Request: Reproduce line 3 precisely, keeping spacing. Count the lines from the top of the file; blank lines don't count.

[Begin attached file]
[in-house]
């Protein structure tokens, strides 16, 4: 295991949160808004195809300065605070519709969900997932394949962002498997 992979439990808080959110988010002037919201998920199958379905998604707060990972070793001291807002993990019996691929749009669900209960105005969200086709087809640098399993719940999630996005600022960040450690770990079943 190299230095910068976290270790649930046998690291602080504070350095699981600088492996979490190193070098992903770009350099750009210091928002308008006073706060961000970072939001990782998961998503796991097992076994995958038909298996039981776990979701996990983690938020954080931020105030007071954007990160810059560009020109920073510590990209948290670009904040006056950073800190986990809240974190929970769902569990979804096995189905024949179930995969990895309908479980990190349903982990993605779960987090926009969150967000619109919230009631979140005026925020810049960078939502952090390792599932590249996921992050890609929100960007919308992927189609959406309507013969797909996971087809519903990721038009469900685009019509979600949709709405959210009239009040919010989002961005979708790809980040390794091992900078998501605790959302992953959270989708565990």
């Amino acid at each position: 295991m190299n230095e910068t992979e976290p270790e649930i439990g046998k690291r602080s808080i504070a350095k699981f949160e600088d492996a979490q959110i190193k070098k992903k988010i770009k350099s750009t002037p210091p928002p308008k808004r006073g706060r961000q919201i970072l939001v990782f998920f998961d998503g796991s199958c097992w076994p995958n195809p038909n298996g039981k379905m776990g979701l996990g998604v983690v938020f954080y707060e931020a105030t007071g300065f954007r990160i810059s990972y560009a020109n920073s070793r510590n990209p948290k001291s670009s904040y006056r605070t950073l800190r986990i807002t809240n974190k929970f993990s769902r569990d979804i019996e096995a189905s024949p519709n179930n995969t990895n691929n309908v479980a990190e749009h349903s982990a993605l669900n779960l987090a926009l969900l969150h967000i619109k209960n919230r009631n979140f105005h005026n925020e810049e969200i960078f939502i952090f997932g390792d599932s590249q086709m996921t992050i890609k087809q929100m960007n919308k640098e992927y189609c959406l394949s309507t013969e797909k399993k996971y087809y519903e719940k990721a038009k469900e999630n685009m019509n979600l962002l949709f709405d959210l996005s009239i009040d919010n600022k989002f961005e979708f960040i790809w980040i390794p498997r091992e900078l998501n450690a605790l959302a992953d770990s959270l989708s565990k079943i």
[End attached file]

């Amino acid at each position: 295991m190299n230095e910068t992979e976290p270790e649930i439990g046998k690291r602080s808080i504070a350095k699981f949160e600088d492996a979490q959110i190193k070098k992903k988010i770009k350099s750009t002037p210091p928002p308008k808004r006073g706060r961000q919201i970072l939001v990782f998920f998961d998503g796991s199958c097992w076994p995958n195809p038909n298996g039981k379905m776990g979701l996990g998604v983690v938020f954080y707060e931020a105030t007071g300065f954007r990160i810059s990972y560009a020109n920073s070793r510590n990209p948290k001291s670009s904040y006056r605070t950073l800190r986990i807002t809240n974190k929970f993990s769902r569990d979804i019996e096995a189905s024949p519709n179930n995969t990895n691929n309908v479980a990190e749009h349903s982990a993605l669900n779960l987090a926009l969900l969150h967000i619109k209960n919230r009631n979140f105005h005026n925020e810049e969200i960078f939502i952090f997932g390792d599932s590249q086709m996921t992050i890609k087809q929100m960007n919308k640098e992927y189609c959406l394949s309507t013969e797909k399993k996971y087809y519903e719940k990721a038009k469900e999630n685009m019509n979600l962002l949709f709405d959210l996005s009239i009040d919010n600022k989002f961005e979708f960040i790809w980040i390794p498997r091992e900078l998501n450690a605790l959302a992953d770990s959270l989708s565990k079943i």